As the November 30 cutoff of emergency unemployment insurance (UI) benefits approaches, the internet has been flooded with new data that bolster the case we have been making for extending federal UI benefits for the millions who can’t find work after months of searching—and letting tax cuts for the very rich expire.

  • Last Wednesday, the Congressional Budget Office released a report examining the effect of UI benefits on family income of the unemployed, concluding that the national 14.3 percent poverty rate in 2009 would have been 15.4 percent without UI benefits, a poverty level not seen since the 1960s. Looking just at families in which at least one person was unemployed last year, the effect is even more striking: their poverty rate was 19.6 percent, but without UI benefits, that rate would have been 24.3 percent. The CBO also concluded that “the extensions of unemployment insurance benefits in the past few years increased both employment and participation in the labor force over what they would otherwise have been in 2009.”
  • In a study released on Wednesday that was originally commissioned by the Department of Labor during the Bush Administration, independent researchers concluded that UI has been a critical economic stabilizer during the recent recession, “helping break the downward spiral between widespread layoffs, cutbacks in families’ budgets, and declining economic activity.” By cushioning the blow to family income that occurs when a member becomes unemployed, UI benefits allowed these families to spend money in their local economies, which prevented further production cuts and layoffs and stemmed the tide of job losses. The study determined that 1.8 million job losses were averted by UI benefits at the low point of the recession, lowering the national unemployment rate by 1.2 percentage points and preventing it from rising to over 11 percent. The researchers found that every dollar spent on UI results in an increase in economic activity of two dollars, which also significantly reduced the fall in gross domestic product (GDP) during the recession.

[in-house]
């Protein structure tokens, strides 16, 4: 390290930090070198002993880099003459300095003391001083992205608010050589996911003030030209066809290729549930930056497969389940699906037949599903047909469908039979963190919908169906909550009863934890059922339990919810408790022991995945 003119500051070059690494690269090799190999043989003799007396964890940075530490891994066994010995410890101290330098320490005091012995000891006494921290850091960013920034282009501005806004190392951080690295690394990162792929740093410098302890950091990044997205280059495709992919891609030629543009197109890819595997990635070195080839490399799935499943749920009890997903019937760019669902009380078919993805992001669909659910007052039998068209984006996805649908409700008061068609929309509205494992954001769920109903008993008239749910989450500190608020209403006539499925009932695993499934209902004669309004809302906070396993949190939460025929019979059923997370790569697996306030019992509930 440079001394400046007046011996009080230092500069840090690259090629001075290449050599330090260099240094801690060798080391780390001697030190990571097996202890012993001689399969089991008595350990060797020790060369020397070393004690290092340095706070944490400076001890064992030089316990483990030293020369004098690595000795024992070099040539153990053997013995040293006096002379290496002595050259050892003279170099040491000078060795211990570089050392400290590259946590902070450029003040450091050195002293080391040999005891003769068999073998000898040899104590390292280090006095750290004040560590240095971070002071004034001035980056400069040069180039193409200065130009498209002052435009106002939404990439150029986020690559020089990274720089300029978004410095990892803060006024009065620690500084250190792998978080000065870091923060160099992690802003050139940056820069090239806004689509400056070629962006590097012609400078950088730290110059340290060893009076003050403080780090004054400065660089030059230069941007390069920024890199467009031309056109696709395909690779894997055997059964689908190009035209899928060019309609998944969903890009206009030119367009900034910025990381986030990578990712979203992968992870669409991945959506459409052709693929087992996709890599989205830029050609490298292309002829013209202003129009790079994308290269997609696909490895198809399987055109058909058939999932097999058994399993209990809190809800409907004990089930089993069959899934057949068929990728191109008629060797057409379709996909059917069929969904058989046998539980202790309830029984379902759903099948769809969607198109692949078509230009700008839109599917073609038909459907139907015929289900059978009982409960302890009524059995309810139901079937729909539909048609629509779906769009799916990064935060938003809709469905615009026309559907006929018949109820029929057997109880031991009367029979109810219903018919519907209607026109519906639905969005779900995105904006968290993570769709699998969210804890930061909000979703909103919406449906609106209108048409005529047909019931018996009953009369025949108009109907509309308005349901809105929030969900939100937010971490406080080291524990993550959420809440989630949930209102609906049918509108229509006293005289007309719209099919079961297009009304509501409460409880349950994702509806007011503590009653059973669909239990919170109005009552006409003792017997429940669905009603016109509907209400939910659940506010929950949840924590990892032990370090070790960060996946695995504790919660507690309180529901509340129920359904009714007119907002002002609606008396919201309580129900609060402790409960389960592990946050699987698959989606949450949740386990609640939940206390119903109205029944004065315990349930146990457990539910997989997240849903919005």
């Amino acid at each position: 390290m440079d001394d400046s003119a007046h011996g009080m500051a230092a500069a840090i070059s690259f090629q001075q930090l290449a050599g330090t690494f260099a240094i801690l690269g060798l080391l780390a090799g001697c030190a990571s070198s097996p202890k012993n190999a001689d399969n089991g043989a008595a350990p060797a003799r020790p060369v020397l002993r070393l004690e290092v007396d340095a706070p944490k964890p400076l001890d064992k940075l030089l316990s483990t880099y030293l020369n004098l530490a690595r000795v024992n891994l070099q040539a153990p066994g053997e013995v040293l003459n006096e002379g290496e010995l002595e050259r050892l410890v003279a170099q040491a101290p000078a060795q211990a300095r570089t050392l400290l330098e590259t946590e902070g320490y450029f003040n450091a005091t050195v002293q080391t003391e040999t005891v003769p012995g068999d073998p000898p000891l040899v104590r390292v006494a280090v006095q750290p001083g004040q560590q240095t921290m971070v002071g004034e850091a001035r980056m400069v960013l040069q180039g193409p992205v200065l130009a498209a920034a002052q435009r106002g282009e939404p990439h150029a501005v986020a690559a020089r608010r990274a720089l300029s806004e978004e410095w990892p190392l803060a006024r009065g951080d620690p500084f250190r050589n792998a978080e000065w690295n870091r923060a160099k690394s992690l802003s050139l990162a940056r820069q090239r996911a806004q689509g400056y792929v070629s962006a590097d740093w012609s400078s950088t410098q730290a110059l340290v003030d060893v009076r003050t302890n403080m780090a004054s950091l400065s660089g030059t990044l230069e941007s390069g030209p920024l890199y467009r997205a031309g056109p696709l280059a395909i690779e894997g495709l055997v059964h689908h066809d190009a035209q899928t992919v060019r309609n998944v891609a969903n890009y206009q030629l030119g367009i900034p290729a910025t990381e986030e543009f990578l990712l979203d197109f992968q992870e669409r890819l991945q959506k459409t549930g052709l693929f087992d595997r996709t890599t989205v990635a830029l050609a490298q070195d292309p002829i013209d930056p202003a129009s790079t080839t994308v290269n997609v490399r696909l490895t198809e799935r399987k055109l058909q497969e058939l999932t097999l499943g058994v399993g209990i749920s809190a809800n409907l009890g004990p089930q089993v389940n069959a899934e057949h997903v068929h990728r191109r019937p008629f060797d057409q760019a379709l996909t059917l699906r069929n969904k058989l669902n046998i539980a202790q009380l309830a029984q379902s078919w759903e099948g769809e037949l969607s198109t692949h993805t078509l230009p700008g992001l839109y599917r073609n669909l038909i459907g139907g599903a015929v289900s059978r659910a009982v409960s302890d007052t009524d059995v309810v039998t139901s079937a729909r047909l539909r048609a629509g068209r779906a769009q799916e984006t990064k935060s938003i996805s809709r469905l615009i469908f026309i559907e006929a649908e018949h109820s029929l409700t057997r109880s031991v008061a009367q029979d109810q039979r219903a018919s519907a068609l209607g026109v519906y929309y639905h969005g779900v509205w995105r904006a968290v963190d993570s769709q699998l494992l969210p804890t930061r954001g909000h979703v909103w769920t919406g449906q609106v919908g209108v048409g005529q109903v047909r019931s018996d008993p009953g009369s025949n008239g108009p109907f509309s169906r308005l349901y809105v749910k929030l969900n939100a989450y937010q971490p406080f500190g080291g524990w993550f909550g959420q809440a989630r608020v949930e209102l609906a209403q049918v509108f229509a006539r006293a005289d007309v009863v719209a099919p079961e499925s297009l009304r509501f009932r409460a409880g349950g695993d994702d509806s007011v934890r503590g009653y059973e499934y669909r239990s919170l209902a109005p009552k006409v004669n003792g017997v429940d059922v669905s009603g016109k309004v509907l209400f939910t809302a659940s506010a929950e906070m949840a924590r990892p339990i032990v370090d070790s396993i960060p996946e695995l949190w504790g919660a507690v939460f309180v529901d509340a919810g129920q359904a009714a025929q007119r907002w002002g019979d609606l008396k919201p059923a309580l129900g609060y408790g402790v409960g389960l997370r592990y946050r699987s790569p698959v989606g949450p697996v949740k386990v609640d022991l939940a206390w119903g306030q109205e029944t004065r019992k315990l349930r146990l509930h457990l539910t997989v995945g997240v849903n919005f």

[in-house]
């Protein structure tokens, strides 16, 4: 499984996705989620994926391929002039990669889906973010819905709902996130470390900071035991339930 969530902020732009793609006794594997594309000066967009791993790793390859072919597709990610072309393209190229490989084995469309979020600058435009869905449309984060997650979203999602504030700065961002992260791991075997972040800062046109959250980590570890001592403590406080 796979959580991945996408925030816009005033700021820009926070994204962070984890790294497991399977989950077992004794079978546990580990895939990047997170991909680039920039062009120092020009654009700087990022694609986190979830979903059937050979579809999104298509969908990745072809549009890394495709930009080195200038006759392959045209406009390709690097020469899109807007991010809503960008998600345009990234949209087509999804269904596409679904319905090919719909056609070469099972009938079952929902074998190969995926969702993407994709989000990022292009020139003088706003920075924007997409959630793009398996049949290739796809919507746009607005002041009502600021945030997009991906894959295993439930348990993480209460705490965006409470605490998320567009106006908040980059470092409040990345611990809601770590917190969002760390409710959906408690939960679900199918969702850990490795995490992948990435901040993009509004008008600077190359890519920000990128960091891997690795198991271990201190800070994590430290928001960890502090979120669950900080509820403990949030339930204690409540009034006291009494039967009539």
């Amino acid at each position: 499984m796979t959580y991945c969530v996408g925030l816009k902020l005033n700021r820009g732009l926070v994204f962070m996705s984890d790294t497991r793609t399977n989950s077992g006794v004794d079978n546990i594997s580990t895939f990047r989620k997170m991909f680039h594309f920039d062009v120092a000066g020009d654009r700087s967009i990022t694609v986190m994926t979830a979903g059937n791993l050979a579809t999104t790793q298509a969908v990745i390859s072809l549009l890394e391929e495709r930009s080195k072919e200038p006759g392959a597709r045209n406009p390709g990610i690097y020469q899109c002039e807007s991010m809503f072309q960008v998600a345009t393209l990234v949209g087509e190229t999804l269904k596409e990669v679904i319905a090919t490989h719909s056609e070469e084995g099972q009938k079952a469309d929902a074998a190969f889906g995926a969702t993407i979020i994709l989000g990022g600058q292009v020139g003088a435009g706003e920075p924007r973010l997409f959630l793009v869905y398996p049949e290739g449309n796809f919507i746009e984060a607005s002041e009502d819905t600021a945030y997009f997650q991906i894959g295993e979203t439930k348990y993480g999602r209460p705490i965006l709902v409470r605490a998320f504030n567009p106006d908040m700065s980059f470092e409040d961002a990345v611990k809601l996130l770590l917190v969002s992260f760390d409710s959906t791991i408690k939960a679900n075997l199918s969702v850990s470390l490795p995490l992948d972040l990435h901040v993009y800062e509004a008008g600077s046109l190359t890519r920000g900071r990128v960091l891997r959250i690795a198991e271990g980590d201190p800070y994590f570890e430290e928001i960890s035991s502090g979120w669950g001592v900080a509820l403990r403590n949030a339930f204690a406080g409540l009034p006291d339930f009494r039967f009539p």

• In a Wall Street Journal article published last Tuesday, Goldman Sachs analyst Alec Phillips estimated that allowing emergency UI benefits to expire at the end of this month would shave half a percentage point from GDP growth—growth that was at a painfully slow annual rate of only 2 percent during the third quarter of this year and insufficient to bring down the unemployment rate at all.
  • On Thursday, David Leonhardt examined the impact on GDP of another policy that’s a hot topic of debate right now: the tax cuts enacted in 2001 and 2003 that are set to expire this year. Some Members of Congress have argued persistently that the tax cuts that benefit only the wealthiest 2 percent must be extended—at a cost of $700 billion over 10 years—because they are necessary to spur job creation and economic growth. But little evidence seems to be available to support that proposition. Leonhardt’s analysis suggests that the tax cuts hardly have been a catalyst for growth: the decade beginning in 2001, the year the Bush tax cuts were enacted, had the slowest average annual GDP growth of any decade since World War II—even if you exclude the effects of the Great Recession and consider only 2001 to 2007.
  • The Economic Policy Institute recently took a look at better ways to spend the estimated $66.8 billion that it would cost to extend the tax cuts for the wealthiest for just two years. It concluded that “[c]ontinuing to provide emergency unemployment compensation would generate 531,000 jobs in 2011 and 172,000 in 2012, roughly 5.0 times as many as would be created by an extension of the upper-income tax cuts.” 

In an environment of growing alarm over the deficit, this research makes crystal clear that funding to continue federal emergency UI benefits for the long-term unemployed is money well spent. The same simply cannot be said for the high-income tax cuts, which should be allowed to expire on schedule at the end of this year.